MANILA—To avoid “temptations” that may turn the gift-giving season into a form of corruption, the Department of Labor and Employment on Friday suspended routine labor inspections from December 1 to January 14, 2013.
Routine inspection activities intended to ensure labor standards are met in work places such as factories will resume on January 15, 2013.
Labor Secretary Rosalinda Baldoz signed and issued Administrative Order No. 406, Series of 2012, directing all DOLE regional directors to suspend all labor inspection activities in their areas, including the conduct of training and advisory visits (TAVs) and self-assessment (SA) activities.
“Inspection is suspended to avoid and minimize any activity that might lead to the abuse by the labor inspector of his inspection power during the Christmas holidays, such as soliciting gifts, or other forms of graft and corruption,” Baldoz said.
However, Baldoz said three types of activities are not covered by the suspension order.
These are the investigation of labor standards complaints which shall, in all cases, be speedily disposed of; technical safety inspection (for example, inspection of boilers, pressure vessels, mechanical, and electrical installation); and urgent inspections/TAVs that may be called for because of compelling circumstances.
In the case of the third activity, the Regional Office concerned must first seek the approval of the labor secretary before any such inspection/TAV activity may be conducted.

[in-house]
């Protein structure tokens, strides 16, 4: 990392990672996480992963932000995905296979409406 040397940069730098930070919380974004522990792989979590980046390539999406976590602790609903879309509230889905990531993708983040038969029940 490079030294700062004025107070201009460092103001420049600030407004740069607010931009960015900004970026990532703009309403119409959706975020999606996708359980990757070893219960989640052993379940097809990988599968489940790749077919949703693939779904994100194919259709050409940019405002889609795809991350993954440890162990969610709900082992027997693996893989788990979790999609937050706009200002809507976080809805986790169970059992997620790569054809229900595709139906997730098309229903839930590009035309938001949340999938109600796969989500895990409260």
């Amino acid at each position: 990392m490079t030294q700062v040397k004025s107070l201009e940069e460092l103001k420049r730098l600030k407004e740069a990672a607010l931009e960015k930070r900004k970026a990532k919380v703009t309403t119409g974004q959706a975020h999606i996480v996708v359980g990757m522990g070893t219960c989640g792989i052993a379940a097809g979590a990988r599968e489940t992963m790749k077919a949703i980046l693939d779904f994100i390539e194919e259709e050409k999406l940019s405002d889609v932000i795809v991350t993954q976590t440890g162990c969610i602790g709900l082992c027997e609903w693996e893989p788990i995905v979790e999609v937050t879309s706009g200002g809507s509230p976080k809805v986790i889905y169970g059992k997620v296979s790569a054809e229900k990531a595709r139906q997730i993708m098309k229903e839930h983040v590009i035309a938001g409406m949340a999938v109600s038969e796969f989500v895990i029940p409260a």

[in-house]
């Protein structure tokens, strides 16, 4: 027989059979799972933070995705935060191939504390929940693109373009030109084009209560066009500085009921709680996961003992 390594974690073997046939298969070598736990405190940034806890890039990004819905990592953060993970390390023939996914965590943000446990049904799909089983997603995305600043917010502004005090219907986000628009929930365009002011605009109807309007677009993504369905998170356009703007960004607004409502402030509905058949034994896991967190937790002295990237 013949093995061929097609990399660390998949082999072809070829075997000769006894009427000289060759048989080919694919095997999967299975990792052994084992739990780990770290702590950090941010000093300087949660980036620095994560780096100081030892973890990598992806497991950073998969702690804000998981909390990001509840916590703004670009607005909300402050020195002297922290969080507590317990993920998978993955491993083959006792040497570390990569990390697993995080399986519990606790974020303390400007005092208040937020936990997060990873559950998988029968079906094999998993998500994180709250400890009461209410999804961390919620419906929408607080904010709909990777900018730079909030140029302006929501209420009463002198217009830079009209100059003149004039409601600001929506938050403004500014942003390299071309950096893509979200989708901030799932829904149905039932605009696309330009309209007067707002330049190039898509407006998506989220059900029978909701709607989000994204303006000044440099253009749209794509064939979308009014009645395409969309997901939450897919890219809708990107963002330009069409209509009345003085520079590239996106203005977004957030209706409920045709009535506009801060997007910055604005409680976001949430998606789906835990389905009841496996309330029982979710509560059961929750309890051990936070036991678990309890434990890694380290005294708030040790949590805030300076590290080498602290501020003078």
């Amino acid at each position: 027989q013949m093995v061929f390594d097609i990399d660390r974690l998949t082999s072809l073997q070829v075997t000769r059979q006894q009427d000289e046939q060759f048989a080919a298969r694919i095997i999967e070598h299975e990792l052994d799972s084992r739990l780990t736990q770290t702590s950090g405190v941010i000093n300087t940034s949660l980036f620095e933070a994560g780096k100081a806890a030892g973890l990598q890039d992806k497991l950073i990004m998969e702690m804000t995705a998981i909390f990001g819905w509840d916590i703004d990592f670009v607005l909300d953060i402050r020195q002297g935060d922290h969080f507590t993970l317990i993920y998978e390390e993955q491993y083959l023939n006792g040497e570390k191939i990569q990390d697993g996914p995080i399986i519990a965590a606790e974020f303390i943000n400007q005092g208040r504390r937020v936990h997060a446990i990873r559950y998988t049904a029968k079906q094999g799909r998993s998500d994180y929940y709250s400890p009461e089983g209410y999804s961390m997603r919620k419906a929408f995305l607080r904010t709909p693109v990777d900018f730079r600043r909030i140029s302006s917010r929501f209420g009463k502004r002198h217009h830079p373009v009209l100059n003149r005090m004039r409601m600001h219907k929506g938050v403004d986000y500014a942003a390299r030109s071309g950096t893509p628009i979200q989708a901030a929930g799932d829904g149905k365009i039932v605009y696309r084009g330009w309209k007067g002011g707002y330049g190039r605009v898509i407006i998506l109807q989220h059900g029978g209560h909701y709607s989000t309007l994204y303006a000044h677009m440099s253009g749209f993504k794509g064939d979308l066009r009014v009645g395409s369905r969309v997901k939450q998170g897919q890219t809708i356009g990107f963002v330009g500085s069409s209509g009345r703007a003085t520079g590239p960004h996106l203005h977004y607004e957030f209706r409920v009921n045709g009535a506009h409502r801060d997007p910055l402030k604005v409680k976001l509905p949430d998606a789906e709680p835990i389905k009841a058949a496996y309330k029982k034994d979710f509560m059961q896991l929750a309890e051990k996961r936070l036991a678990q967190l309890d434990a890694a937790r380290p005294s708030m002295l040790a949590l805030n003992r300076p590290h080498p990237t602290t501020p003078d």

The moratorium on routine inspection does not mean, however, a “break” for the department’s labor inspectors.
Baldoz said the suspension will enable labor inspectors to dispose of pending labor standards cases and prepare for the implementation of the department’s labor enforcement program for the following year.
Priorities for inspection in 2013 shall be business process outsourcing establishments and call centers; construction sites; contractors and sub-contractors with expired registration or are not registered; security, janitorial, and manpower agencies; establishments employing minors; shipbuilding and ship repair; bus transport; establishments engaged in the so-called ‘5-5-5′ practice; and hazardous and highly-hazardous establishments.
Baldoz said inspection of domestic ships/vessels shall also be included as a priority for inspection, pending the issuance of the rules and regulations governing the employment and working conditions of domestic seafarers.